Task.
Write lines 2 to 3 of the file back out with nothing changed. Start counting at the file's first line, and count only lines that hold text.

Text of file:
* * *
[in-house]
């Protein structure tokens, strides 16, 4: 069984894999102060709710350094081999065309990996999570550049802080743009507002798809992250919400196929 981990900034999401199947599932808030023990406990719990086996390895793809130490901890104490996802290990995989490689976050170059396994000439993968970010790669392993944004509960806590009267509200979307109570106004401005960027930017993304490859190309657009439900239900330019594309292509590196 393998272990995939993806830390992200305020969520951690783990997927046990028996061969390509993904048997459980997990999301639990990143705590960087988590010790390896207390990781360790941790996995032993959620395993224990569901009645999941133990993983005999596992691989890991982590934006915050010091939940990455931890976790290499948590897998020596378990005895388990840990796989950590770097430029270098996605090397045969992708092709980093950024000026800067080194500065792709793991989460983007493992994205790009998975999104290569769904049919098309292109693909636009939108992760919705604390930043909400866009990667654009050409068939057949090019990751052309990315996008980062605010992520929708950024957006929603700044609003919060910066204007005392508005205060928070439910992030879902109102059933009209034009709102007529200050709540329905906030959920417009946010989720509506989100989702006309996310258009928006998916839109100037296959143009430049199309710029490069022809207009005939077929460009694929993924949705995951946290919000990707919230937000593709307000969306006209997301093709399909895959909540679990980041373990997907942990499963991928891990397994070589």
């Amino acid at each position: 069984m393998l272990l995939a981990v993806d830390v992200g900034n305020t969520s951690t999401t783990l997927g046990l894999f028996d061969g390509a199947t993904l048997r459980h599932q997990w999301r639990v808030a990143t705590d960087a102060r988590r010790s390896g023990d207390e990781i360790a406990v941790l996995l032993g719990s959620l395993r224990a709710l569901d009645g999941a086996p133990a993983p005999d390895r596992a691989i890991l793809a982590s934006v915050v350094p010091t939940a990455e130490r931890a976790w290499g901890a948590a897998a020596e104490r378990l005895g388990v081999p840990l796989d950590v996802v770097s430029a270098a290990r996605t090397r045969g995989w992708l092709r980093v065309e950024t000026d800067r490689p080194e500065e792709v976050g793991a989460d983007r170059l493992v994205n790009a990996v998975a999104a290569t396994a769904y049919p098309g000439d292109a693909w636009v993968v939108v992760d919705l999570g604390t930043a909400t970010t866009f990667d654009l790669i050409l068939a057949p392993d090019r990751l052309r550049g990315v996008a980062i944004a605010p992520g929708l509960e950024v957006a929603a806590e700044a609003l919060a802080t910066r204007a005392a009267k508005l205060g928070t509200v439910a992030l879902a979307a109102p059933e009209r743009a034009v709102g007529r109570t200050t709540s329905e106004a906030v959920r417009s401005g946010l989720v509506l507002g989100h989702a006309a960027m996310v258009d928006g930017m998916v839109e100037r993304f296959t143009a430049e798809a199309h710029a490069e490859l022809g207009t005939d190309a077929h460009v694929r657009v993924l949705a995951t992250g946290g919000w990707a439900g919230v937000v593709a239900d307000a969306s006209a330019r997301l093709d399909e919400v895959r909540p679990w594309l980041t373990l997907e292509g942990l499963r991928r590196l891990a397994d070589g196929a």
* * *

């Protein structure tokens, strides 16, 4: 069984894999102060709710350094081999065309990996999570550049802080743009507002798809992250919400196929 981990900034999401199947599932808030023990406990719990086996390895793809130490901890104490996802290990995989490689976050170059396994000439993968970010790669392993944004509960806590009267509200979307109570106004401005960027930017993304490859190309657009439900239900330019594309292509590196 393998272990995939993806830390992200305020969520951690783990997927046990028996061969390509993904048997459980997990999301639990990143705590960087988590010790390896207390990781360790941790996995032993959620395993224990569901009645999941133990993983005999596992691989890991982590934006915050010091939940990455931890976790290499948590897998020596378990005895388990840990796989950590770097430029270098996605090397045969992708092709980093950024000026800067080194500065792709793991989460983007493992994205790009998975999104290569769904049919098309292109693909636009939108992760919705604390930043909400866009990667654009050409068939057949090019990751052309990315996008980062605010992520929708950024957006929603700044609003919060910066204007005392508005205060928070439910992030879902109102059933009209034009709102007529200050709540329905906030959920417009946010989720509506989100989702006309996310258009928006998916839109100037296959143009430049199309710029490069022809207009005939077929460009694929993924949705995951946290919000990707919230937000593709307000969306006209997301093709399909895959909540679990980041373990997907942990499963991928891990397994070589």
């Amino acid at each position: 069984m393998l272990l995939a981990v993806d830390v992200g900034n305020t969520s951690t999401t783990l997927g046990l894999f028996d061969g390509a199947t993904l048997r459980h599932q997990w999301r639990v808030a990143t705590d960087a102060r988590r010790s390896g023990d207390e990781i360790a406990v941790l996995l032993g719990s959620l395993r224990a709710l569901d009645g999941a086996p133990a993983p005999d390895r596992a691989i890991l793809a982590s934006v915050v350094p010091t939940a990455e130490r931890a976790w290499g901890a948590a897998a020596e104490r378990l005895g388990v081999p840990l796989d950590v996802v770097s430029a270098a290990r996605t090397r045969g995989w992708l092709r980093v065309e950024t000026d800067r490689p080194e500065e792709v976050g793991a989460d983007r170059l493992v994205n790009a990996v998975a999104a290569t396994a769904y049919p098309g000439d292109a693909w636009v993968v939108v992760d919705l999570g604390t930043a909400t970010t866009f990667d654009l790669i050409l068939a057949p392993d090019r990751l052309r550049g990315v996008a980062i944004a605010p992520g929708l509960e950024v957006a929603a806590e700044a609003l919060a802080t910066r204007a005392a009267k508005l205060g928070t509200v439910a992030l879902a979307a109102p059933e009209r743009a034009v709102g007529r109570t200050t709540s329905e106004a906030v959920r417009s401005g946010l989720v509506l507002g989100h989702a006309a960027m996310v258009d928006g930017m998916v839109e100037r993304f296959t143009a430049e798809a199309h710029a490069e490859l022809g207009t005939d190309a077929h460009v694929r657009v993924l949705a995951t992250g946290g919000w990707a439900g919230v937000v593709a239900d307000a969306s006209a330019r997301l093709d399909e919400v895959r909540p679990w594309l980041t373990l997907e292509g942990l499963r991928r590196l891990a397994d070589g196929a």